ACSA flips me the finger


The ever so competent guardian of Cape Town’s first point of contact with visitors both local and foreign at Cape Town International Airport has come up with new ways to drive visitors in circles. By literally letting them drive in circles.

The Drop & Go at the domestic terminal consists of two sections of road separated by a waiting area for passengers. ACSA (Airports Company of South Africa) decided October 1 to create one section into a Drop off & Go and the other into a Pick up & go. Which is fine except they never changed the signage. And if you landed in the wrong section you were told to move your car to the ‘correct section’ which means driving all the way around the airport to reach a spot right across from your current location.

As I pointed out to the ‘manager’ that came to listen to my complaint, who would not introduce herself, shake my hand or give me the number of a customer service line (‘find ACSA in the phone book’), three-quarters of the spots in the newly created, unidentified Drop & Go area were empty, while in the other section cars were forced to park on red lines and create a general hazard. This is bad traffic management, never mind bad customer relations.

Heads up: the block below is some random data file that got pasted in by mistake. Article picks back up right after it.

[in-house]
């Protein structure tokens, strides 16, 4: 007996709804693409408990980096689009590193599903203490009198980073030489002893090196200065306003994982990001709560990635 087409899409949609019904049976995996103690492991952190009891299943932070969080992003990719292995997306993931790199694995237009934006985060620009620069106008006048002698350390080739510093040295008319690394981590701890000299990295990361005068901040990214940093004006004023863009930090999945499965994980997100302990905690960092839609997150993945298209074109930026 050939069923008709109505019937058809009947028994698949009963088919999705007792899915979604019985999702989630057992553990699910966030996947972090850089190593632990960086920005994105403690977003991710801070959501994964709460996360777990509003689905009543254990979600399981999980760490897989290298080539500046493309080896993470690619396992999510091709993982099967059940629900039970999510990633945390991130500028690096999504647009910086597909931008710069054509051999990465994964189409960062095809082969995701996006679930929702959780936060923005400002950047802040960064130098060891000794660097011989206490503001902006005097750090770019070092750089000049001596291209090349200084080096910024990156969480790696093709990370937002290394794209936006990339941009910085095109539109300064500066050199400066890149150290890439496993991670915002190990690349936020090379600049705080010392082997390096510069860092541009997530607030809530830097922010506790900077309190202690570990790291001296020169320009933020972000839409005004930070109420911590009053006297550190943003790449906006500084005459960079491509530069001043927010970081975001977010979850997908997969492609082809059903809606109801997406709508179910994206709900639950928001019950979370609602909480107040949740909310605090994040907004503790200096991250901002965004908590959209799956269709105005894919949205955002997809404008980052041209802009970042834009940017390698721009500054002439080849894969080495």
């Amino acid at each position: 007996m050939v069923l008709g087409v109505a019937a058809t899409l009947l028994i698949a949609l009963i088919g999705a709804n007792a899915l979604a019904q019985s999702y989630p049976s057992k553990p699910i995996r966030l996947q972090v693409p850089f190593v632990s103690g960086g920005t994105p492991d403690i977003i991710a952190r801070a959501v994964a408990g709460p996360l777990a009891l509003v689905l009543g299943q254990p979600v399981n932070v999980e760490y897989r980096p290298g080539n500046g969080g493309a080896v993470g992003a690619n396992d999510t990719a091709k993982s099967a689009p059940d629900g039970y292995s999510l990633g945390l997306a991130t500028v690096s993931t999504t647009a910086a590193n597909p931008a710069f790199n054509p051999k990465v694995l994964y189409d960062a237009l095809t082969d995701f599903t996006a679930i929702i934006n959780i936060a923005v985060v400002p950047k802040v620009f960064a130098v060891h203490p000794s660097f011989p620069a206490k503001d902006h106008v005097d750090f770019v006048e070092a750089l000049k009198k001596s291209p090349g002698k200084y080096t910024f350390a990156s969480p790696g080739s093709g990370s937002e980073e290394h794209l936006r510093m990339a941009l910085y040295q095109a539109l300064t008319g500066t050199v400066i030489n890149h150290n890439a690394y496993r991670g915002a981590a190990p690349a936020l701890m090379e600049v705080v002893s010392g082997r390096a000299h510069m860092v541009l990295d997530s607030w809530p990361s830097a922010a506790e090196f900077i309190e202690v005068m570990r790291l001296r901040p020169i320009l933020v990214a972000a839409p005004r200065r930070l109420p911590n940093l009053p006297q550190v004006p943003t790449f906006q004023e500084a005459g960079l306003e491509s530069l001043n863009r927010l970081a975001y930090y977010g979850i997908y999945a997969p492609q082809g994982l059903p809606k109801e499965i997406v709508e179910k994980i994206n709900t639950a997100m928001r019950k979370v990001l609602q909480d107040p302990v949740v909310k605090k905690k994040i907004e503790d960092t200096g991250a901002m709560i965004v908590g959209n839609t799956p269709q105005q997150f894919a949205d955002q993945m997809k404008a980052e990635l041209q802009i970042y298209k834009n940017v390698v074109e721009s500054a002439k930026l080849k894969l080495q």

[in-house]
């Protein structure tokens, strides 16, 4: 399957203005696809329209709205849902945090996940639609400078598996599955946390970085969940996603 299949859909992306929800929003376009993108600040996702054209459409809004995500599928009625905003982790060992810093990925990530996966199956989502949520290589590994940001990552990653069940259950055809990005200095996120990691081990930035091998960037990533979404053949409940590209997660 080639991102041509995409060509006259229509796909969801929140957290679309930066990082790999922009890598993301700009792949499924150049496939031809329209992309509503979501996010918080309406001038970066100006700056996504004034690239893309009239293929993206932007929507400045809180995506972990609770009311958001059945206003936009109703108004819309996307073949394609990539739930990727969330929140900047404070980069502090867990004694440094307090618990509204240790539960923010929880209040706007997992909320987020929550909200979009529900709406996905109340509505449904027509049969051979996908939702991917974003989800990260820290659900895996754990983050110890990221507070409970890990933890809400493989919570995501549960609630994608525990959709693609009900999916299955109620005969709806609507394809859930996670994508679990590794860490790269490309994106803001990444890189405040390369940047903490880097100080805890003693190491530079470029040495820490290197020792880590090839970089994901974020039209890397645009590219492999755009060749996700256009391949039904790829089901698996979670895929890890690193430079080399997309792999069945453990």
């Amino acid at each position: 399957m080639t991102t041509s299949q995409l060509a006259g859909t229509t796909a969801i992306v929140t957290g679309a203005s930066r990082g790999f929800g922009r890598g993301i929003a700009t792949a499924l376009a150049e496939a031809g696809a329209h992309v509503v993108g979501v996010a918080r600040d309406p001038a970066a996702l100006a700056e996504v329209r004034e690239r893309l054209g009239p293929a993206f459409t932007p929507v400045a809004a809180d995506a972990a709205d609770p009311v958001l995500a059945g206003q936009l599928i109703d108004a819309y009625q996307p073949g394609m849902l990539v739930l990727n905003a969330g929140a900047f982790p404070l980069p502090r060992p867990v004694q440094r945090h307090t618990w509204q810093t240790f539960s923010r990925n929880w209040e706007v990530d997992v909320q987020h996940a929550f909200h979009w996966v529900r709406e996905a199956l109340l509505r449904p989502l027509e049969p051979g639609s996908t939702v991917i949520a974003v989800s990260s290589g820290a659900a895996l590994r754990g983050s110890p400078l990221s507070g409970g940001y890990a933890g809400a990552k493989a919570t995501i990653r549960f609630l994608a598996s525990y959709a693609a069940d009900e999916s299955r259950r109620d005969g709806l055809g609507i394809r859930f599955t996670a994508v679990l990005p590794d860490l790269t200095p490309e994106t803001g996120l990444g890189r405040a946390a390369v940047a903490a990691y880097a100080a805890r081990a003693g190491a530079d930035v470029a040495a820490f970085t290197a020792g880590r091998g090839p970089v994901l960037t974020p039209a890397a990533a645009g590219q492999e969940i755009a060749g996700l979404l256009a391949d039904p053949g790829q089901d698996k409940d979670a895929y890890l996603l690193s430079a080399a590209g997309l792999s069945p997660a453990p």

I’m thinking of sending ACSA a very basic ‘How To’ memo.

1. Inform the public of changes to Drop & Go or Pick up & Go lanes at the airport.
2. Put up signs. It will do amazing things for you.
3. Allow wardens on the ground to manage the process and trust in their ability and training. They should be allowed to manage traffic flow in the two sections so that one side doesn’t end up at capacity while the other stands empty. It’s called empowering your people.
4. Provide easy access to the number of your customer service line. It exists so people can provide you with feedback to improve your services.

Around the airport I went to the ‘correct’ Pick up & Go. Soon another warden pitched to tell me I had parked on a red line. In front of four or five cars waited with their hazards on while somebody pulled out at the far end of the road.  Next to me twenty spots stood empty.

Cape Town Tourism should do well to put up a banner to the entrance of the airport so that everybody knows where they stand with ACSA. It should read, in real Capetonian, ‘Jou ma se…’


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